Post-doctoral fellow to study spinal cord interneurons with Reeve grant
The Christopher Reeve Paralysis Foundation has awarded Steven Crone, a post-doctoral fellow in Neurobiology, Pharmacology & Physiology, a two-year grant of $120,000 to conduct spinal cord research that focuses on identifying spinal interneurons, which are required for locomotor function.
Injury to the spinal cord often damages the flow of information from the brain to the spinal cord circuits that control muscle function. Crone’s goal is to identify and characterize neurons in the spinal cord that receive input from the brain and control locomotion.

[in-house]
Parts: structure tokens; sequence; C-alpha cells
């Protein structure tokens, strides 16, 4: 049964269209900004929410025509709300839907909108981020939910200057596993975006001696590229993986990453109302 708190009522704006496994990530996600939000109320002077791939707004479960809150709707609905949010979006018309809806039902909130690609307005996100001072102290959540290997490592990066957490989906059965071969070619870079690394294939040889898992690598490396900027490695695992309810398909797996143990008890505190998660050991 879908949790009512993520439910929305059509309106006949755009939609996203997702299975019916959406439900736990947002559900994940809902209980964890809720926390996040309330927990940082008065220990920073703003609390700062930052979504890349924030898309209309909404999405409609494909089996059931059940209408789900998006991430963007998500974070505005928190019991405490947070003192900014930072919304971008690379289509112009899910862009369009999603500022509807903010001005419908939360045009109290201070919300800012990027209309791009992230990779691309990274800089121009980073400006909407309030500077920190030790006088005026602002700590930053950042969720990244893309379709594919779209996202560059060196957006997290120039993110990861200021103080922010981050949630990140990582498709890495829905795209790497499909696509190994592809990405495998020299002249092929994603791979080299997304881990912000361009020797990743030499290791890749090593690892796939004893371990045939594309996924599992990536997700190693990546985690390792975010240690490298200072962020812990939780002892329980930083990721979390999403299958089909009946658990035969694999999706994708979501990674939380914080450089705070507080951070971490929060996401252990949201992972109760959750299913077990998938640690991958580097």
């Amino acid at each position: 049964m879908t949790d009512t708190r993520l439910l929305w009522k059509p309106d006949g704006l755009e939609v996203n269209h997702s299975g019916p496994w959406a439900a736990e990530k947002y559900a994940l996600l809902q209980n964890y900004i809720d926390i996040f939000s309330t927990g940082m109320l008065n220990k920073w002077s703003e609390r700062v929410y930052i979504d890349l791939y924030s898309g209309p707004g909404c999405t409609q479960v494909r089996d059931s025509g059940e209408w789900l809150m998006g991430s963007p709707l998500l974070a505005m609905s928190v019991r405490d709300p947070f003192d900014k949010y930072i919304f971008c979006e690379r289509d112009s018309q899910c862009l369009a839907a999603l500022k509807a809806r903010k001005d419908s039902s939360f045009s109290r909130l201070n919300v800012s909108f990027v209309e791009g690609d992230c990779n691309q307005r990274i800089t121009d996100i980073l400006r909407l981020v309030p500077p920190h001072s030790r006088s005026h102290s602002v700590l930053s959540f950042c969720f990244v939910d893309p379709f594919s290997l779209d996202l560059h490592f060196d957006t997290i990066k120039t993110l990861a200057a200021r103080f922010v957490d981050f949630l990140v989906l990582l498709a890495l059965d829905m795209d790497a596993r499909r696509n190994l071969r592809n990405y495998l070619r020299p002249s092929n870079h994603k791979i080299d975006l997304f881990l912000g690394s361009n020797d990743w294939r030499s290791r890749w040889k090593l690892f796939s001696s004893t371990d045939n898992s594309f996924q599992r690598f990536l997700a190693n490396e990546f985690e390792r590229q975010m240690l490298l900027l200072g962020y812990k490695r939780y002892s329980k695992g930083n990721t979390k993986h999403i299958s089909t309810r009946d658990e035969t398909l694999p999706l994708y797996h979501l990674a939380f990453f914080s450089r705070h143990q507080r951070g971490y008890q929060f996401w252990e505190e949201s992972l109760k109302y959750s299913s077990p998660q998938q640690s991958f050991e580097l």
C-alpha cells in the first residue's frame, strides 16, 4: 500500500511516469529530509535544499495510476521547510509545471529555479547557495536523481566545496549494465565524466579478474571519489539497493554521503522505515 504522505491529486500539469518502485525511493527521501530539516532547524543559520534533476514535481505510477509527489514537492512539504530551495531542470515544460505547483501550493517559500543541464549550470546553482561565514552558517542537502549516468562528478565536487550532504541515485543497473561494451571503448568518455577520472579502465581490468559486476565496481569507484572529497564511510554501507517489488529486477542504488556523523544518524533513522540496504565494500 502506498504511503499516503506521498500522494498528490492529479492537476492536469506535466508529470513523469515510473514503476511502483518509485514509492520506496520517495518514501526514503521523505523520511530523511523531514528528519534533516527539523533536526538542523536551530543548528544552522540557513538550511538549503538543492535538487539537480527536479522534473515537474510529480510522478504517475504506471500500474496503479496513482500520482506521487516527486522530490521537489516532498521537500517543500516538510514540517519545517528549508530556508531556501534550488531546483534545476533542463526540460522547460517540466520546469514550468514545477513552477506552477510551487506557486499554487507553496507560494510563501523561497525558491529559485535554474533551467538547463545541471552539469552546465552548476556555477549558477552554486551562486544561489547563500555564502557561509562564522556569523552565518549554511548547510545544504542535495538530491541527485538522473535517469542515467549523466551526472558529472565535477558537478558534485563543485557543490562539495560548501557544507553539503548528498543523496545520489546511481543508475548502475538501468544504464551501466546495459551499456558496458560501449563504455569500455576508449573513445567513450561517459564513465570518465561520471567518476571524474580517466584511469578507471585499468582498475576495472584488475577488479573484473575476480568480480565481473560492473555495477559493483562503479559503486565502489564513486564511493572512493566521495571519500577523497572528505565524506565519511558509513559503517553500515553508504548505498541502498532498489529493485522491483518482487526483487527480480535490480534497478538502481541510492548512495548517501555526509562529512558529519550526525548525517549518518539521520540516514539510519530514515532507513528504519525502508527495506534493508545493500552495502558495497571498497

“Identification of neurons that play a critical role in the control of motor functions could help target therapeutic intervention for recovery following spinal cord injury,” said Crone. “I have undertaken what I believe is a bold and unique approach to understanding the function of spinal locomotor circuits and to identifying targets for therapy to improve motor function in patients with spinal cord injury.”
The CRPF Science Advisory Council’s rigorous review process for research grant applications ensures that it funds the most credible science targeted at developing effective therapies for paralysis and dysfunctions caused by spinal cord injury and other central nervous system disorders.